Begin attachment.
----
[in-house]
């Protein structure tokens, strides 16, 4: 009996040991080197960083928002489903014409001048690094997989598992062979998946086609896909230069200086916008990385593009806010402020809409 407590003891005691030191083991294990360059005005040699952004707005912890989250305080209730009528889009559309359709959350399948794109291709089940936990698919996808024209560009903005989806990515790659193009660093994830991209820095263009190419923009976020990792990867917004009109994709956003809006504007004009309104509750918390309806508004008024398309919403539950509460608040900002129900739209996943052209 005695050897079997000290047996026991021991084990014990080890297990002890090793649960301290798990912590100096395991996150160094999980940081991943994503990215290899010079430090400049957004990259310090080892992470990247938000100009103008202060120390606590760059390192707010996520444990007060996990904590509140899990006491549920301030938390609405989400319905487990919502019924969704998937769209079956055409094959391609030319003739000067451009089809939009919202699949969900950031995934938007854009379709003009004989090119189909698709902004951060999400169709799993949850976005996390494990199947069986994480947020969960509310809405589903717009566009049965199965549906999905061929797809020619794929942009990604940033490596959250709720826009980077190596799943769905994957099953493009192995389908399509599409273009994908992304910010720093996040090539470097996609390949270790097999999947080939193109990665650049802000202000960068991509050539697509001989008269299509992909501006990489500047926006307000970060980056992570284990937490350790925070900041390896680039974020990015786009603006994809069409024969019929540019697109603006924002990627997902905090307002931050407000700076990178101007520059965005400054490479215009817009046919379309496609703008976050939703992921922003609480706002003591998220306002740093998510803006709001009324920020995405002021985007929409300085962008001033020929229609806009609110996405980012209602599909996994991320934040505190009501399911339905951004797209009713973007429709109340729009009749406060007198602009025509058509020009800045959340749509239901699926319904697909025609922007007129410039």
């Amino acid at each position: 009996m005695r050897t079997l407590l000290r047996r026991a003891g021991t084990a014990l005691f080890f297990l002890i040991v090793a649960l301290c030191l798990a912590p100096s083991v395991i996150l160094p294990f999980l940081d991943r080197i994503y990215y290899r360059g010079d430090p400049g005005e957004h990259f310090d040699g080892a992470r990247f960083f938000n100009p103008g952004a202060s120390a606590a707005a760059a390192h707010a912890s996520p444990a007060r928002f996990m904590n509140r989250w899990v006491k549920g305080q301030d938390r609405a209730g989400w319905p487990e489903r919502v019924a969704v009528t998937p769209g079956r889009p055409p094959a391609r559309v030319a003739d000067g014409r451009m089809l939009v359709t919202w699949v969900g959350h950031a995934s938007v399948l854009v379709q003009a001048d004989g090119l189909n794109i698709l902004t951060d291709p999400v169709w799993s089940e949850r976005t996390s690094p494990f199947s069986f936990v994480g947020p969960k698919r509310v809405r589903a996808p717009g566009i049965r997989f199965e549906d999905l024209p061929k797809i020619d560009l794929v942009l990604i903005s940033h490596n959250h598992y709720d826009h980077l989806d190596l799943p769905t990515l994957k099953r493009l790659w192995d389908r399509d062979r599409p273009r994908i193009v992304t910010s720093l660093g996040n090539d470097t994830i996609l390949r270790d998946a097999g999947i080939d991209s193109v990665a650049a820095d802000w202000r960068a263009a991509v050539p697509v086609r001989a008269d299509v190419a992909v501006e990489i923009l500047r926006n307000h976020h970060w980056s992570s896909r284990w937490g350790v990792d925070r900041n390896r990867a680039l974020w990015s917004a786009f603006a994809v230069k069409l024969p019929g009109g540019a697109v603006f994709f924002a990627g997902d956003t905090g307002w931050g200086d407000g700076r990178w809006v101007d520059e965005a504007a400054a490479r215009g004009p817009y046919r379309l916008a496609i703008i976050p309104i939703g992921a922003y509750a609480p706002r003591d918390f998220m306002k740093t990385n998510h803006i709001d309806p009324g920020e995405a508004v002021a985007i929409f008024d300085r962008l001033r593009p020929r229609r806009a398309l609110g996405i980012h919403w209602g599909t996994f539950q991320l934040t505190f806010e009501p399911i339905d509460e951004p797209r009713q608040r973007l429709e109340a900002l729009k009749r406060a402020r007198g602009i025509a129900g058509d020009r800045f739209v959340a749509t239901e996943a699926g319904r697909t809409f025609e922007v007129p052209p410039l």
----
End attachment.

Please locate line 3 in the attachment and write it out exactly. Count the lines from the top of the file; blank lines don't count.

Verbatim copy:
């Amino acid at each position: 009996m005695r050897t079997l407590l000290r047996r026991a003891g021991t084990a014990l005691f080890f297990l002890i040991v090793a649960l301290c030191l798990a912590p100096s083991v395991i996150l160094p294990f999980l940081d991943r080197i994503y990215y290899r360059g010079d430090p400049g005005e957004h990259f310090d040699g080892a992470r990247f960083f938000n100009p103008g952004a202060s120390a606590a707005a760059a390192h707010a912890s996520p444990a007060r928002f996990m904590n509140r989250w899990v006491k549920g305080q301030d938390r609405a209730g989400w319905p487990e489903r919502v019924a969704v009528t998937p769209g079956r889009p055409p094959a391609r559309v030319a003739d000067g014409r451009m089809l939009v359709t919202w699949v969900g959350h950031a995934s938007v399948l854009v379709q003009a001048d004989g090119l189909n794109i698709l902004t951060d291709p999400v169709w799993s089940e949850r976005t996390s690094p494990f199947s069986f936990v994480g947020p969960k698919r509310v809405r589903a996808p717009g566009i049965r997989f199965e549906d999905l024209p061929k797809i020619d560009l794929v942009l990604i903005s940033h490596n959250h598992y709720d826009h980077l989806d190596l799943p769905t990515l994957k099953r493009l790659w192995d389908r399509d062979r599409p273009r994908i193009v992304t910010s720093l660093g996040n090539d470097t994830i996609l390949r270790d998946a097999g999947i080939d991209s193109v990665a650049a820095d802000w202000r960068a263009a991509v050539p697509v086609r001989a008269d299509v190419a992909v501006e990489i923009l500047r926006n307000h976020h970060w980056s992570s896909r284990w937490g350790v990792d925070r900041n390896r990867a680039l974020w990015s917004a786009f603006a994809v230069k069409l024969p019929g009109g540019a697109v603006f994709f924002a990627g997902d956003t905090g307002w931050g200086d407000g700076r990178w809006v101007d520059e965005a504007a400054a490479r215009g004009p817009y046919r379309l916008a496609i703008i976050p309104i939703g992921a922003y509750a609480p706002r003591d918390f998220m306002k740093t990385n998510h803006i709001d309806p009324g920020e995405a508004v002021a985007i929409f008024d300085r962008l001033r593009p020929r229609r806009a398309l609110g996405i980012h919403w209602g599909t996994f539950q991320l934040t505190f806010e009501p399911i339905d509460e951004p797209r009713q608040r973007l429709e109340a900002l729009k009749r406060a402020r007198g602009i025509a129900g058509d020009r800045f739209v959340a749509t239901e996943a699926g319904r697909t809409f025609e922007v007129p052209p410039l």